News

Stay updated with the latest news and events with Apex Group

What is Dementia?

April 15, 2019

Dementia, many people heard about it but what does dementia means?

Is it contagious? If I get old will I suffer from it?

Many of us ask these questions, so let’s try to answer it.

Dementia describes a group of symptoms affecting memory, thinking, social abilities, language skills, ability to focus and pay attention, ability to reason and problem-solve, visual perception, losing track of the time, becoming lost in familiar places.

Dementia develops when the parts of brain that are involved with learning, memory, decision-making, and language are affected by any of various infections or diseases.

Dementia affects people differently, depending on the area of the brain affected.

Although age is the strongest known risk factor for dementia, it is not an unavoidable consequence of ageing.

Further, dementia does not exclusively affect older people-young onset dementia (defined as the onset of symptoms before the age of 65 years) accounts up to 9% of cases.

Some research has shown a relationship between the development of cognitive impairment and life-style related risk factors that are shared with other no communicable diseases (physical inactivity, obesity, unhealthy diets, tobacco, diabetes, harmful use of alcohol, midlife hypertension, depression, low educational achievement, social isolation, and cognitive inactivity).

Who gets dementia?

Dementia is considered a late-life disease because it tends to develop mostly in elderly people. About 5% to 8% of all people over the age of 65 have some form of dementia, and this number doubles every five years above that age. It is estimated that as many as half of people 85 or older suffer from dementia.

 

Types of dementias that progress and aren’t reversible include:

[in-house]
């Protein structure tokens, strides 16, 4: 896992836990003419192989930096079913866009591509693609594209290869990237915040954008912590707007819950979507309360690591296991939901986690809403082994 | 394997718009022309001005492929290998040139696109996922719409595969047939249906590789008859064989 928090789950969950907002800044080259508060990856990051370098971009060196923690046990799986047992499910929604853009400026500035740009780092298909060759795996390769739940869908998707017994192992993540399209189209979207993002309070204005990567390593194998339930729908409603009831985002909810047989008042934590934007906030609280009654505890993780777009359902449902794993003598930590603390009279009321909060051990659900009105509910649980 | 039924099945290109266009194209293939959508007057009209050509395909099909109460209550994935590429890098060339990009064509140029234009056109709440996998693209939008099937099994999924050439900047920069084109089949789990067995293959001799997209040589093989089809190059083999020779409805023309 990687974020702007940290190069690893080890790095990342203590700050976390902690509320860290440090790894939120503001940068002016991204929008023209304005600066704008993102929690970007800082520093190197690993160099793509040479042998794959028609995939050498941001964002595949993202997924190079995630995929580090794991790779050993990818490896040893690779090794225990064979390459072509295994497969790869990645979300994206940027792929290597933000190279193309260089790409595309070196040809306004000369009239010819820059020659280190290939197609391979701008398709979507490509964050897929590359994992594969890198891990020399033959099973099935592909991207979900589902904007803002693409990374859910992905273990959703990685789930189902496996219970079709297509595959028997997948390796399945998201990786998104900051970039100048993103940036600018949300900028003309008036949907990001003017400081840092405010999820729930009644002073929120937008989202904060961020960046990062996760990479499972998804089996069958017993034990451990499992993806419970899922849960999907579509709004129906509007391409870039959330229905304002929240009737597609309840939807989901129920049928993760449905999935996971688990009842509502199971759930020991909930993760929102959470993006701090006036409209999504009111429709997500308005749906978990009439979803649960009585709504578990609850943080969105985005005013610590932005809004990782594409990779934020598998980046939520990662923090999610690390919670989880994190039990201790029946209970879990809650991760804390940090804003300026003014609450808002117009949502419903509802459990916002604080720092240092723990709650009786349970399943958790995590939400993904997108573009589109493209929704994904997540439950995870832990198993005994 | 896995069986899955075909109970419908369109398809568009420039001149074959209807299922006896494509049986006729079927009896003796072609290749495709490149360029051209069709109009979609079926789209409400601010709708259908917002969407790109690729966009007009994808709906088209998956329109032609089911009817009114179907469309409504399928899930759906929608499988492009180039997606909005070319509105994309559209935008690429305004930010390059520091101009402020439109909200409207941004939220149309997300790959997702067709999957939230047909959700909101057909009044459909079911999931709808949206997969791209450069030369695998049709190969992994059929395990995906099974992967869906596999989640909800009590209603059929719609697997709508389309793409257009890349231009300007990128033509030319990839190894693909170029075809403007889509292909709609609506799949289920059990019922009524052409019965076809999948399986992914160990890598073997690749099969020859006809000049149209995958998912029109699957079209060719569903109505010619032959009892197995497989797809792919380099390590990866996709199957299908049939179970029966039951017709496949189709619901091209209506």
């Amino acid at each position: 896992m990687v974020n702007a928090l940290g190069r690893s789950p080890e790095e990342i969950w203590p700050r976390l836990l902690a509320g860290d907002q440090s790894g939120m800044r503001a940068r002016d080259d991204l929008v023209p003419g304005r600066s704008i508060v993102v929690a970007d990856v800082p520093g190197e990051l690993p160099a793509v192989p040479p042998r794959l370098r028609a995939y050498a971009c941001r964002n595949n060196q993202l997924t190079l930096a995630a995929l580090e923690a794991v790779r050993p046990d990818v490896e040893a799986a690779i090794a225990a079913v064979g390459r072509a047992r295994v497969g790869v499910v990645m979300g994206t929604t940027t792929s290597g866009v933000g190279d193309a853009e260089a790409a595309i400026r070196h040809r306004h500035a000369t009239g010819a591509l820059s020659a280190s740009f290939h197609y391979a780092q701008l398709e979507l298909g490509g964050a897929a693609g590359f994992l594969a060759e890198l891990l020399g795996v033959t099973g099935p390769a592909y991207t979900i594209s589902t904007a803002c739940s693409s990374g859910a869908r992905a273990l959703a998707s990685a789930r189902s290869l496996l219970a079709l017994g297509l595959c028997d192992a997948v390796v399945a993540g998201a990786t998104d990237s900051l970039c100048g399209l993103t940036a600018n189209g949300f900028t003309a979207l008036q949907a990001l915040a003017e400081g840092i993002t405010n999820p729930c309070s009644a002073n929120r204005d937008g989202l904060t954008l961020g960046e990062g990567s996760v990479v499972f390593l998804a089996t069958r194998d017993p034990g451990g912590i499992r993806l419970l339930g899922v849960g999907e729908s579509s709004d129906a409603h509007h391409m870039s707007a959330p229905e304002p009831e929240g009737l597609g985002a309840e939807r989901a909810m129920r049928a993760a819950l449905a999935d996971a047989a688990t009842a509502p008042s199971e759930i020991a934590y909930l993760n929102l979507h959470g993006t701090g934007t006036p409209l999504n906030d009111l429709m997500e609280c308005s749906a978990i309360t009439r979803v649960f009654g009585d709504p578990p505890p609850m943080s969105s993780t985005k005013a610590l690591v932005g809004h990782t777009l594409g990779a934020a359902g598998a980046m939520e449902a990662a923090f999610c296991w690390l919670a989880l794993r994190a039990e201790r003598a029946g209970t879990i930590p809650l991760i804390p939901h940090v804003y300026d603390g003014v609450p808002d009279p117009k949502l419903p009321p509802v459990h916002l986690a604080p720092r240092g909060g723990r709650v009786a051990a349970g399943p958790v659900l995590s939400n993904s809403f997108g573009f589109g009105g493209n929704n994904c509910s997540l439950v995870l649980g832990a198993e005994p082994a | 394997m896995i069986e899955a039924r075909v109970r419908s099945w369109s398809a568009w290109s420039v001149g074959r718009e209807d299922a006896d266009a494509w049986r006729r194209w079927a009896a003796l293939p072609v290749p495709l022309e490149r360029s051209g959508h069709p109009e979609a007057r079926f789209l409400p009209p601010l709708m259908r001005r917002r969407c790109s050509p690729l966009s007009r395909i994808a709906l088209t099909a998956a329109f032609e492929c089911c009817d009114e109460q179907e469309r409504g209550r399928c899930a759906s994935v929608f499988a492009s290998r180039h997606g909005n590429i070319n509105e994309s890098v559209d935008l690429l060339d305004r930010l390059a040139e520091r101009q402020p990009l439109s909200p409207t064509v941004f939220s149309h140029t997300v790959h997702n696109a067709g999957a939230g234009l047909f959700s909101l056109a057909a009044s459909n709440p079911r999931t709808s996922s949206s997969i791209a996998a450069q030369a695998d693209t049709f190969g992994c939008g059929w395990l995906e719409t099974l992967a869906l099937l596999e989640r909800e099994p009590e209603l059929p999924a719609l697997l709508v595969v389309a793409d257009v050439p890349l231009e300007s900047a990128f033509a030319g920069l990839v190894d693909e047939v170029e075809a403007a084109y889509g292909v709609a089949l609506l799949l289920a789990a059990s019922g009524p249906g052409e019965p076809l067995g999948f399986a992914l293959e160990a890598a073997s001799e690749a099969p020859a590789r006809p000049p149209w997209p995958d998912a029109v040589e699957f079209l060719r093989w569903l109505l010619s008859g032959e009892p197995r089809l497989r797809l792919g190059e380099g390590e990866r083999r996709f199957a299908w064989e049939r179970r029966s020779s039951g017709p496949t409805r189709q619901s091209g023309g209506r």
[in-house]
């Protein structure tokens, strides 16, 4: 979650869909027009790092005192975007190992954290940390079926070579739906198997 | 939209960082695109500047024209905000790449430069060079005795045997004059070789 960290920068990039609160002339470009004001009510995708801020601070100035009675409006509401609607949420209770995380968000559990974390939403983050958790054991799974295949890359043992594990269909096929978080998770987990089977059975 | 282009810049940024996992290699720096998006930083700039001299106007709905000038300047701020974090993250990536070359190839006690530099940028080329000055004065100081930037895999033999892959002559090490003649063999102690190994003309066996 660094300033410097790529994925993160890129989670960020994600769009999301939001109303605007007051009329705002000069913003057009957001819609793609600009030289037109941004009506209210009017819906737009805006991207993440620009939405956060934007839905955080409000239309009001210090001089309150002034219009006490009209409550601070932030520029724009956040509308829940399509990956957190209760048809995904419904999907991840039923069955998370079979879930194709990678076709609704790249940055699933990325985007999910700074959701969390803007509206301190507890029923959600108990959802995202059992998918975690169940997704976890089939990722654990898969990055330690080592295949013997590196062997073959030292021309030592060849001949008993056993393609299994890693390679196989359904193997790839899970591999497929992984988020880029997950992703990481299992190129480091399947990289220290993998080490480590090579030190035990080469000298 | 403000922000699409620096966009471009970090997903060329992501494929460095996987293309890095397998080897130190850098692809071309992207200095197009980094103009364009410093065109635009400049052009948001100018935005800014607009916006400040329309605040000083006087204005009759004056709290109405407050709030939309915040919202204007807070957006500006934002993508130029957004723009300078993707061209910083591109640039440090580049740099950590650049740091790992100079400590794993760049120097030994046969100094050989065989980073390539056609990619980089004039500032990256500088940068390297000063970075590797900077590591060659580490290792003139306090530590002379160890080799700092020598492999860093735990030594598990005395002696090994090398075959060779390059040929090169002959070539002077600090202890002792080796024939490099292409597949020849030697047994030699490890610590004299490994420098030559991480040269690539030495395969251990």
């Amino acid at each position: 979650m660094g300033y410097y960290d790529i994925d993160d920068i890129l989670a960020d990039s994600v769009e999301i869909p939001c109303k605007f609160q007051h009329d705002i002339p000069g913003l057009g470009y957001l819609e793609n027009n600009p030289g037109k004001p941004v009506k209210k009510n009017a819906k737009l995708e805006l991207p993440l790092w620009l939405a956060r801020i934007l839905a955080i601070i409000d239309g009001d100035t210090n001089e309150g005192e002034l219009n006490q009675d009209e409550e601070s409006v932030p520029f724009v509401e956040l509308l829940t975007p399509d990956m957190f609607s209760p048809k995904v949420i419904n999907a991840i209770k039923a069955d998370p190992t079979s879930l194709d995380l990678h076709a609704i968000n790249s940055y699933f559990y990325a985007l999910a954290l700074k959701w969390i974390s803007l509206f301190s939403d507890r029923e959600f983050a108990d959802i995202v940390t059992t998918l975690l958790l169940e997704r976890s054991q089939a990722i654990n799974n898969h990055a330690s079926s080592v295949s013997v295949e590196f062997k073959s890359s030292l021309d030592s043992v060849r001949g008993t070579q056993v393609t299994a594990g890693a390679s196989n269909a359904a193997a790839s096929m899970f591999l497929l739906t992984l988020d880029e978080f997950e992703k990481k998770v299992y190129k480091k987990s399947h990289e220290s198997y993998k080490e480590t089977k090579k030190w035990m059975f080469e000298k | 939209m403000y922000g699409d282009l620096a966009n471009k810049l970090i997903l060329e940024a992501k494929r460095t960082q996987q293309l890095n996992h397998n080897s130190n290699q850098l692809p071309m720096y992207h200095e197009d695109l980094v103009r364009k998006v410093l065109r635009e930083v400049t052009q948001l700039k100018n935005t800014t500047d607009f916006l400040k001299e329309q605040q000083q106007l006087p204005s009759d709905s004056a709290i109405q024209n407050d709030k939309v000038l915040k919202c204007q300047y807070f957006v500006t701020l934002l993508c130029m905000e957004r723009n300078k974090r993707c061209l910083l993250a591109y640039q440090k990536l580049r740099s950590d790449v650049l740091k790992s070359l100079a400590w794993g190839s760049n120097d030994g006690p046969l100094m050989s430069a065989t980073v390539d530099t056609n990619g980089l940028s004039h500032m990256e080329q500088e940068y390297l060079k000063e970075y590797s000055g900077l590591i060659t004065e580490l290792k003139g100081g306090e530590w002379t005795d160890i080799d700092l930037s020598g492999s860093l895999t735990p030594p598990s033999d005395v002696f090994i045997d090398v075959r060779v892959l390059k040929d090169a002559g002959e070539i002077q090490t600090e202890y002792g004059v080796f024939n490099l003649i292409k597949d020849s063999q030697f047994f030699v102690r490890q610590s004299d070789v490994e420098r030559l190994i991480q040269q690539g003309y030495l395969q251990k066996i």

Alzheimer’s disease- is the most common cause of dementia

Vascular dementia- second most common type of dementia

Lewy body dementia- this is one of the most common types of progressive dementia

Frontotemporal dementia- areas most affected are associated with personality, behaviour and language

Mixed dementia- mostly affected is the brains of the people that are 80 and older-it is a combination of Alzheimer’s disease, vascular dementia and Lewy body dementia.

Other disorders that are linked to dementia:

Huntington’s disease, Traumatic brain injury, Crautzfeld-Jakob disease and Parkinson’s disease.

Many factors can eventually lead to dementia. Some factors can’t be change, like age – however dementia isn’t a normal part of aging and can occur in younger people.

 

 But you can take a few steps that might help:

  1. Keep your mind active – stimulate your brain, read a books or newspapers, play a word games, memory training might delay the onset of dementia and decrease its effects
  2. Quit smoking – might reduce your risk and will improve your health
  3. Lower your blood pressure – treating high blood pressure may reduce the risk of dementia
  4. Be physically and socially active – move more and be involve in social interactions
  5. Get enough vitamin D – you can get vitamin D through certain foods, supplements and sun exposure
  6. Maintain a healthy diet – Mediterranean diet which is rich in fruits, vegetables, whole grains and omega-3 fatty acids might promote health and lower your risk of developing dementia

 

The need for more public awareness and research funding

While the differences between Alzheimer’s and dementia are clear to families dealing with the diseases, more public awareness is needed.

Further understanding of what exactly causes dementia will help to clear any confusion and hopefully lead to better treatments plans and ultimately – a cure.

 

By Alicja Cabel

(Next article – dementia stages)

BACK TO NEWS
top